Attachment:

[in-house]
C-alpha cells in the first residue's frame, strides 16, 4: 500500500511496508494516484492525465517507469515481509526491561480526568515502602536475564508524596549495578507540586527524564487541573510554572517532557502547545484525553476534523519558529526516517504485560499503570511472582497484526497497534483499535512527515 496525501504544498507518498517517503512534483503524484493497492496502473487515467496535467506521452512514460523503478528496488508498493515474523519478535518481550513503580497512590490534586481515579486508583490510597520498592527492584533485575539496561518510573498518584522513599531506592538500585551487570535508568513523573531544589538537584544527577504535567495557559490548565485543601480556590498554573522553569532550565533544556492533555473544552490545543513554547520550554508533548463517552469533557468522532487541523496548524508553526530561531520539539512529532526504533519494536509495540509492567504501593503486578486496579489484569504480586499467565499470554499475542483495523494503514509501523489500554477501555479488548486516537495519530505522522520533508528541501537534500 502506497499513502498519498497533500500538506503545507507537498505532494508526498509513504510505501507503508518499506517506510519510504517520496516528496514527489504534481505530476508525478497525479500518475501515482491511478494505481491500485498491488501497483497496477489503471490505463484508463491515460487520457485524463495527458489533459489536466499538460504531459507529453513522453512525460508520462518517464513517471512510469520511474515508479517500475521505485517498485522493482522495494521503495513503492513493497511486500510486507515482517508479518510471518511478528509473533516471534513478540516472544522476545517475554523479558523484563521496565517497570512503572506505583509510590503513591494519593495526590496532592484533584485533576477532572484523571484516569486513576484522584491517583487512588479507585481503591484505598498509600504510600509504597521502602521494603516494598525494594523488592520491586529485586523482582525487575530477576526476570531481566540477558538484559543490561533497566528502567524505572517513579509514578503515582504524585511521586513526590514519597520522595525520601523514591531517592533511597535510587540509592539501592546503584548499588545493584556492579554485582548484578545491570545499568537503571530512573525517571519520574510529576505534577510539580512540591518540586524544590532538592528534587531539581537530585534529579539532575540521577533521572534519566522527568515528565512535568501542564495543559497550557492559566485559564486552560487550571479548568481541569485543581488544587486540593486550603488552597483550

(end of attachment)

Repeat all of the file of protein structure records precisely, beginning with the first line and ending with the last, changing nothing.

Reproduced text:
[in-house]
C-alpha cells in the first residue's frame, strides 16, 4: 500500500511496508494516484492525465517507469515481509526491561480526568515502602536475564508524596549495578507540586527524564487541573510554572517532557502547545484525553476534523519558529526516517504485560499503570511472582497484526497497534483499535512527515 496525501504544498507518498517517503512534483503524484493497492496502473487515467496535467506521452512514460523503478528496488508498493515474523519478535518481550513503580497512590490534586481515579486508583490510597520498592527492584533485575539496561518510573498518584522513599531506592538500585551487570535508568513523573531544589538537584544527577504535567495557559490548565485543601480556590498554573522553569532550565533544556492533555473544552490545543513554547520550554508533548463517552469533557468522532487541523496548524508553526530561531520539539512529532526504533519494536509495540509492567504501593503486578486496579489484569504480586499467565499470554499475542483495523494503514509501523489500554477501555479488548486516537495519530505522522520533508528541501537534500 502506497499513502498519498497533500500538506503545507507537498505532494508526498509513504510505501507503508518499506517506510519510504517520496516528496514527489504534481505530476508525478497525479500518475501515482491511478494505481491500485498491488501497483497496477489503471490505463484508463491515460487520457485524463495527458489533459489536466499538460504531459507529453513522453512525460508520462518517464513517471512510469520511474515508479517500475521505485517498485522493482522495494521503495513503492513493497511486500510486507515482517508479518510471518511478528509473533516471534513478540516472544522476545517475554523479558523484563521496565517497570512503572506505583509510590503513591494519593495526590496532592484533584485533576477532572484523571484516569486513576484522584491517583487512588479507585481503591484505598498509600504510600509504597521502602521494603516494598525494594523488592520491586529485586523482582525487575530477576526476570531481566540477558538484559543490561533497566528502567524505572517513579509514578503515582504524585511521586513526590514519597520522595525520601523514591531517592533511597535510587540509592539501592546503584548499588545493584556492579554485582548484578545491570545499568537503571530512573525517571519520574510529576505534577510539580512540591518540586524544590532538592528534587531539581537530585534529579539532575540521577533521572534519566522527568515528565512535568501542564495543559497550557492559566485559564486552560487550571479548568481541569485543581488544587486540593486550603488552597483550